Mike Tomlin presser for your disection
Mike Tomlin (Srakocic/AP) By SteelCityInsider.com
Posted Nov 10, 2009
Mike Tomlin made it back from Denver, but most of the reporters hadn't. So Tuesday's press conference had the feel of college town with "Coach" and building blocks and statement games and questions for the sake of questions.
Mike Tomlin, coach, Pittsburgh Steelers
Good afternoon. As I stated last night, that was a big win for our football team, something that’s absolutely necessary. We’ve got to be able to go on the road and win games versus quality opponents. That’s something we hadn’t done until last night. Thankfully we were able to get that done. Solid contributions by a lot of people. Perseverance. Not the kind of fluid start you look for offensively, or defensively for that matter. The guys were resilient. They didn’t blink. They hung together. And as the game wore on I think they imposed their will on the game. That’s what good teams got to do. Hopefully that’s a signature moment for us. What we do from here on out will define that, which brings us here to today. We’ve got a big AFC North matchup with the Cincinnati Bengals who are atop the division. Very hot football team. I respect those guys. Carson Palmer is a guy that directs it. He’s a winner. He’s a competitor.
When you look at what they’re doing offensively, they’re running the ball with Cedric Benson and Carson’s moving the chains on get-off downs and scoring touchdowns in the red zone. I think they’re No. 1 in the NFL in red zone offense. When you’ve got a guy who’s running the ball like Benson, and you’re efficient in the red area, you’re gonna win a bunch of football games. That’s going to be a big challenge for us. I think this week when they get down there, make them kick field goals. Of course we’ve got to do a nice job of tackling Cedric Benson. This guy is running with a mission. He ran through Baltimore pretty good the other day, and that’s not something you hear said too often. Durable, tough, great pad level, they’re feeding him and feeding him well. Guys like (Andre) Caldwell are emerging. If you talk about some of the differences in things that you see since the last time we played them, I think Caldwell’s really emerging as a go-to target for Carson Palmer.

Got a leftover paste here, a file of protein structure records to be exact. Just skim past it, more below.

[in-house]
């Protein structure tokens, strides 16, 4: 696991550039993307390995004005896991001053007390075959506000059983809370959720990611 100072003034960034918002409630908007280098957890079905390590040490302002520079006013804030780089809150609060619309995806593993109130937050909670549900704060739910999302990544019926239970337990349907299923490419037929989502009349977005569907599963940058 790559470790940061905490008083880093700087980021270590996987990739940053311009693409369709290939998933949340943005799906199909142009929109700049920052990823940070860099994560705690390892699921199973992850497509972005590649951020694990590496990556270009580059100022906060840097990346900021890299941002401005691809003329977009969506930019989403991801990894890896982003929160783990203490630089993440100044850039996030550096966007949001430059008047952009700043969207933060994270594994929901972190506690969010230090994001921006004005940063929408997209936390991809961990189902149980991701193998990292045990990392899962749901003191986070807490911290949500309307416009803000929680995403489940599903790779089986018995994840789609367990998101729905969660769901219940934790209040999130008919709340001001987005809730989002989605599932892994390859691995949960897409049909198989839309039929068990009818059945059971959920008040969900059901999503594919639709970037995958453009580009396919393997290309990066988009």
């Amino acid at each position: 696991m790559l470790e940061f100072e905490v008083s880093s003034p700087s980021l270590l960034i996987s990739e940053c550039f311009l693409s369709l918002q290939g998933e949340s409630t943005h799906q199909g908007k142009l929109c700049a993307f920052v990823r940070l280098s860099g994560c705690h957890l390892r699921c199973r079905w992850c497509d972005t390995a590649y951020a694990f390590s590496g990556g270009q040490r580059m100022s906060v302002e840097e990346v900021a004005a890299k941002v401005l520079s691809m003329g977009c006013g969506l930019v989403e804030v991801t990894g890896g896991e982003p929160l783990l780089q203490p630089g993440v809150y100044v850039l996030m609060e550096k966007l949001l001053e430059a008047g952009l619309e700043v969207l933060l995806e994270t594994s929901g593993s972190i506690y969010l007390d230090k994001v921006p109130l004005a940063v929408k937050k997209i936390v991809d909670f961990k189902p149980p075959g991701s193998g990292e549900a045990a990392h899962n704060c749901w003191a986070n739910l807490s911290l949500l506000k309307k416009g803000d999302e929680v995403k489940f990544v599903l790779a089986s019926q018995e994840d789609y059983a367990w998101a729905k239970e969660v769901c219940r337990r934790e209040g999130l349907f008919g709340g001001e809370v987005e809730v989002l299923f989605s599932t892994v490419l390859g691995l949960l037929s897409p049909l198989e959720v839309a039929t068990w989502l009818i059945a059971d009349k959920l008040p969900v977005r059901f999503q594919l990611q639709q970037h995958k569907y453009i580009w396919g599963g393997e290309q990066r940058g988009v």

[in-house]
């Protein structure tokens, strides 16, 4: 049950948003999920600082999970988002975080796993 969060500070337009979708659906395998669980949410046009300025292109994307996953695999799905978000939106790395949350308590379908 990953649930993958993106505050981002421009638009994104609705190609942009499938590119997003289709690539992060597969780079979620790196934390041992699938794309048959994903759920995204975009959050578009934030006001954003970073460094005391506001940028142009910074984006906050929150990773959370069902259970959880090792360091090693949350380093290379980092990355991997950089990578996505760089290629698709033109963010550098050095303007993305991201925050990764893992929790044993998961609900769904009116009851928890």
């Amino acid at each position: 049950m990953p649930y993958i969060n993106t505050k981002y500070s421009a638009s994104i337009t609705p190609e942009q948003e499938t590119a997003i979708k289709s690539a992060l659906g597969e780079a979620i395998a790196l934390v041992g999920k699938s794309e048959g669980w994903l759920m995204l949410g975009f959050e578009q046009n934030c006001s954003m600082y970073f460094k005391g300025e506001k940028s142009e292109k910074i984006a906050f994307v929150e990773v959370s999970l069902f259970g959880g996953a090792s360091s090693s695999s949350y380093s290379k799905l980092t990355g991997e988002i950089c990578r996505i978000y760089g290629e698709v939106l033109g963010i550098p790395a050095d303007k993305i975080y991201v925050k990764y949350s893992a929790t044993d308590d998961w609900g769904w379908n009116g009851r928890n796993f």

Defensively, I think the young corner tandem is playing really well. Leon Hall, (Johnathan) Joseph, I think they have four picks apiece. Aside from the interceptions, they’ve been rock-solid in coverage and it allows them to put a bunch of people in and around the box. They’ve gotten after people’s run games, made them one-dimensional. Playing spirited and together, so we’ve got our work cut out for us and a short week in which to do it. Preparations are going to be quality-based as opposed to quantity-based. Coming off a game on Monday night, we might exercise some caution and protect some veteran players here. Tomorrow I can anticipate doing that. But we’ve got to get ready. We’ve got a big game at home. We’ll also be back in front of our home fans, AFC North critical matchup.
Not much clarity on the injury issues. I’m sure as the afternoon wears on we’ll hear about minor bumps and bruises from the football game. The only significant injury was Carey Davis (hamstring). Don’t have an update on him but I can imagine it’s going to be tough for him to participate this week. Usually when you pop a hamstring and are unable to come back in the football game very rarely are you able to participate the next week.